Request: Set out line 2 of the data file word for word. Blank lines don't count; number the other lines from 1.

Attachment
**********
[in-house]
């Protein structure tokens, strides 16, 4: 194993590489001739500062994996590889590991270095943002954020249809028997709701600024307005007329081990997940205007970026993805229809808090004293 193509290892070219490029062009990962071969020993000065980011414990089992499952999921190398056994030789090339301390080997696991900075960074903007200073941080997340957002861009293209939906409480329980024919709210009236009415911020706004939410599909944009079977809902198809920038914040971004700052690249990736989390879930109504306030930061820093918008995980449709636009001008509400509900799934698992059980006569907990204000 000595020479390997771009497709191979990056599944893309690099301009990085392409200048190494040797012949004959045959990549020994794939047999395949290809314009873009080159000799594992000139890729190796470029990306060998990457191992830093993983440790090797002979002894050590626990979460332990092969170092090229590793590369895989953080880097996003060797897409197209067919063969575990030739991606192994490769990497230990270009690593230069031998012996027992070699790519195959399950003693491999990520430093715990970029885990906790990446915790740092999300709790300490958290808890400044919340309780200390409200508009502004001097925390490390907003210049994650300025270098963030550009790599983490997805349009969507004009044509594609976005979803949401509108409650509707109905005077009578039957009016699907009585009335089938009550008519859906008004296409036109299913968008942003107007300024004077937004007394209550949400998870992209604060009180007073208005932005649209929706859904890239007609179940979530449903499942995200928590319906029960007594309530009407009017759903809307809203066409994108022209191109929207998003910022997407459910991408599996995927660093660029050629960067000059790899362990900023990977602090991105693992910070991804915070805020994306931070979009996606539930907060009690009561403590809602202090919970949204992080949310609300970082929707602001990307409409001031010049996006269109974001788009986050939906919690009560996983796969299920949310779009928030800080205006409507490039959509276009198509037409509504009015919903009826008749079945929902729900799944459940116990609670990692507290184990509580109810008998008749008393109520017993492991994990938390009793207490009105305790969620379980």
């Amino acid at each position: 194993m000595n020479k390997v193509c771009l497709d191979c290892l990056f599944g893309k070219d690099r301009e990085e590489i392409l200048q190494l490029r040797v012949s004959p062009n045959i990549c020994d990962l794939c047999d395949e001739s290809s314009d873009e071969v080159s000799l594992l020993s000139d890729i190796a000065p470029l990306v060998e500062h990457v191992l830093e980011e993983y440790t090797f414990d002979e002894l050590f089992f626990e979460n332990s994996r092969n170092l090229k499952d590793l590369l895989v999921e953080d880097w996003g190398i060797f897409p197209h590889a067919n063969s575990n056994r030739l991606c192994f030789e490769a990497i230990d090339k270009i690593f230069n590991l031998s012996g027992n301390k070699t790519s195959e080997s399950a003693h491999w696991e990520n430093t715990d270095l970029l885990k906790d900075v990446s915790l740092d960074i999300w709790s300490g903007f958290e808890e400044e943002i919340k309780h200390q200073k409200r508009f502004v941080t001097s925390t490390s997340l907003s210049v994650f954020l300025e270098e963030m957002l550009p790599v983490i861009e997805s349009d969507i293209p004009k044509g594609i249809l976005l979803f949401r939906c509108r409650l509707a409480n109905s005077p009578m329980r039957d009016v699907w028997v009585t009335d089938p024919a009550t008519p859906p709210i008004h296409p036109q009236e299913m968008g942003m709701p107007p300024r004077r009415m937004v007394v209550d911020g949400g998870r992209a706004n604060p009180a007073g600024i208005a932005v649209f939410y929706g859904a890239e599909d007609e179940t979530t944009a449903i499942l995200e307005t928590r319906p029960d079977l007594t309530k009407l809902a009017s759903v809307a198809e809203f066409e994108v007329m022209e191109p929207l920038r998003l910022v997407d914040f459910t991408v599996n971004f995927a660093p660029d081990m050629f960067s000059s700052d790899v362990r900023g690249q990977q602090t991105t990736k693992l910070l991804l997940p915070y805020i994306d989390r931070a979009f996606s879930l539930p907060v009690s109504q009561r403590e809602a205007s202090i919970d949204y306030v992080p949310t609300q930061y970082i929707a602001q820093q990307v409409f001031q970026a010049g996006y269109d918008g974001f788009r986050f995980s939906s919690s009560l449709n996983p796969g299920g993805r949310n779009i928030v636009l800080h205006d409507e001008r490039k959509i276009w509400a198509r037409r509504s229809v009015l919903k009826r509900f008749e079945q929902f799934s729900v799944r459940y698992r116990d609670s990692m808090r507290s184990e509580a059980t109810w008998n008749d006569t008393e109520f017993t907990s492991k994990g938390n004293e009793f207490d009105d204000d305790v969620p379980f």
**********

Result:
């Protein structure tokens, strides 16, 4: 194993590489001739500062994996590889590991270095943002954020249809028997709701600024307005007329081990997940205007970026993805229809808090004293 193509290892070219490029062009990962071969020993000065980011414990089992499952999921190398056994030789090339301390080997696991900075960074903007200073941080997340957002861009293209939906409480329980024919709210009236009415911020706004939410599909944009079977809902198809920038914040971004700052690249990736989390879930109504306030930061820093918008995980449709636009001008509400509900799934698992059980006569907990204000 000595020479390997771009497709191979990056599944893309690099301009990085392409200048190494040797012949004959045959990549020994794939047999395949290809314009873009080159000799594992000139890729190796470029990306060998990457191992830093993983440790090797002979002894050590626990979460332990092969170092090229590793590369895989953080880097996003060797897409197209067919063969575990030739991606192994490769990497230990270009690593230069031998012996027992070699790519195959399950003693491999990520430093715990970029885990906790990446915790740092999300709790300490958290808890400044919340309780200390409200508009502004001097925390490390907003210049994650300025270098963030550009790599983490997805349009969507004009044509594609976005979803949401509108409650509707109905005077009578039957009016699907009585009335089938009550008519859906008004296409036109299913968008942003107007300024004077937004007394209550949400998870992209604060009180007073208005932005649209929706859904890239007609179940979530449903499942995200928590319906029960007594309530009407009017759903809307809203066409994108022209191109929207998003910022997407459910991408599996995927660093660029050629960067000059790899362990900023990977602090991105693992910070991804915070805020994306931070979009996606539930907060009690009561403590809602202090919970949204992080949310609300970082929707602001990307409409001031010049996006269109974001788009986050939906919690009560996983796969299920949310779009928030800080205006409507490039959509276009198509037409509504009015919903009826008749079945929902729900799944459940116990609670990692507290184990509580109810008998008749008393109520017993492991994990938390009793207490009105305790969620379980």